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Equipment Measurements

November 2008

Bryston BP 6 C-Series Preamplifier: Measurements

All  preamplifier measurements are performed independently by BHK Labs. Please click to learn more about how we test preamplifiers there. All measurement data and graphical information displayed below are the property of SoundStage! and Schneider Publishing Inc. Reproduction in any format is not permitted.

Additional Data
  • Measurements were made at 120V AC line voltage and on the left channel unless otherwise noted.
  • This preamplifier does not invert polarity.
  • AC line current draw: 0.12A.
  • Input impedance at 1kHz: 47.0k ohms.
  • Output impedance at 1kHz: 75 ohms.
  • Gain, volume at maximum:
    • Instrument loading, Lch/Rch = 3.366X, 10.5dB / 3.371X, 10.6dB
    • IHF loading, Lch/Rch = 3.341X, 10.5dB / 3.346, 10.6dB
  • IHF Sensitivity, input volts for standard IHF output of 0.5V, IHF loading:
    • Lch/Rch = 149.7mV / 149.4mV
  • Output noise versus bandwidth and volume-control position, wideband/A weighted in V, input termination 1kHz, Lch | Rch:
    • At maximum: 132.1V / 7.5V | 132.8V / 8.3V
    • Unity gain: 132.8V / 8.4V | 138.5V / 8.4V
    • At minimum: 133.1V / 9.0V | 133.5V / 9.0V
Measurements Summary


The Bryston BP 6 C-Series line-level preamplifier, like so many units these days, is of a simple, basic design with a minimum of extra features.

A note on the measurements of this unit: Both channels measured very close to each other in all respects with the exception of the volume-control tracking, which, while better on some other preamps tested, was still quite acceptable.

Chart 1 shows the frequency response with the volume control set for unity gain for 0.5V input with instrument loading. In this chart, both channels are shown. The effect of the IHF loading is essentially negligible. The two channels are tracking within 0.4dB at this point on the volume control. The bandwidth of this unit (as defined by the -3dB points) is less than 10Hz to about 90kHz. Further, because the frequency response did not change noticeably with the volume set at maximum down to -70dB of attenuation, there is no Chart 2 to show these variations. Volume-control tracking between channels was within about 0.7dB down to -70dB of attenuation.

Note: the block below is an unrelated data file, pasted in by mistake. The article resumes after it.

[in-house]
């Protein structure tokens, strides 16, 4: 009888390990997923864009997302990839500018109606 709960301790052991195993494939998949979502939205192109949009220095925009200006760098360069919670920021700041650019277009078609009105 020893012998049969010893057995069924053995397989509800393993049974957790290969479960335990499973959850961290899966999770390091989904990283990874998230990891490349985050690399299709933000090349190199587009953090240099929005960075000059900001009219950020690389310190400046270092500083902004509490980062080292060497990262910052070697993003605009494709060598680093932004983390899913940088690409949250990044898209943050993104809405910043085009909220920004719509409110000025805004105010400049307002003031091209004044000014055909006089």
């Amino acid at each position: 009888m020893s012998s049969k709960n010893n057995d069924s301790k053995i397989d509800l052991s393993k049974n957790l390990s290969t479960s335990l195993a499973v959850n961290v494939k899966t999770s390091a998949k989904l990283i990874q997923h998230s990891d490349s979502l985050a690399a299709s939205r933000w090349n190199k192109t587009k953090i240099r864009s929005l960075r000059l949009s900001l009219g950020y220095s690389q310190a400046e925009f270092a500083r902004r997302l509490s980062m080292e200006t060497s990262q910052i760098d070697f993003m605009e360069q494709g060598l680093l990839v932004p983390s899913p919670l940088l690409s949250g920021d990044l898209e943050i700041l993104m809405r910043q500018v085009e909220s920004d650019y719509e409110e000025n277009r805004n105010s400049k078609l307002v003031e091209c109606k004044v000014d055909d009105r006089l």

Chart 3 shows how total harmonic distortion varies with input level and frequency for both IHF and instrument loading with the volume control set for unity gain. In this design, there was no difference with instrument or IHF loading, a desirable attribute of circuit performance.

A spectrum of the distortion and noise residue of a 1kHz test tone at 0.5V output with IHF loading is plotted in Chart 4. AC-line-hum harmonics here are relatively low. At this output level, the signal harmonics are so low as not to be visible.

Chart 1 - Frequency Response at Unity Gain with IHF and Instrument Loading

Both channels shown with instrument loading
Red line = left channel
Blue line = right channel

Chart 2 - Frequency Response as a Function of Volume Control Setting


Chart 3 - Distortion as a Function of Output Voltage and Frequency

Instrument or IHF loading
Red line = 20Hz and 1kHz
Blue line = 20kHz

Chart 4 - Distortion and Noise Spectrum

Balanced output

IHF loading
Red line = spectrum of 1kHz test signal distortion and AC-line harmonics at 0.5V input and output at unity gain.


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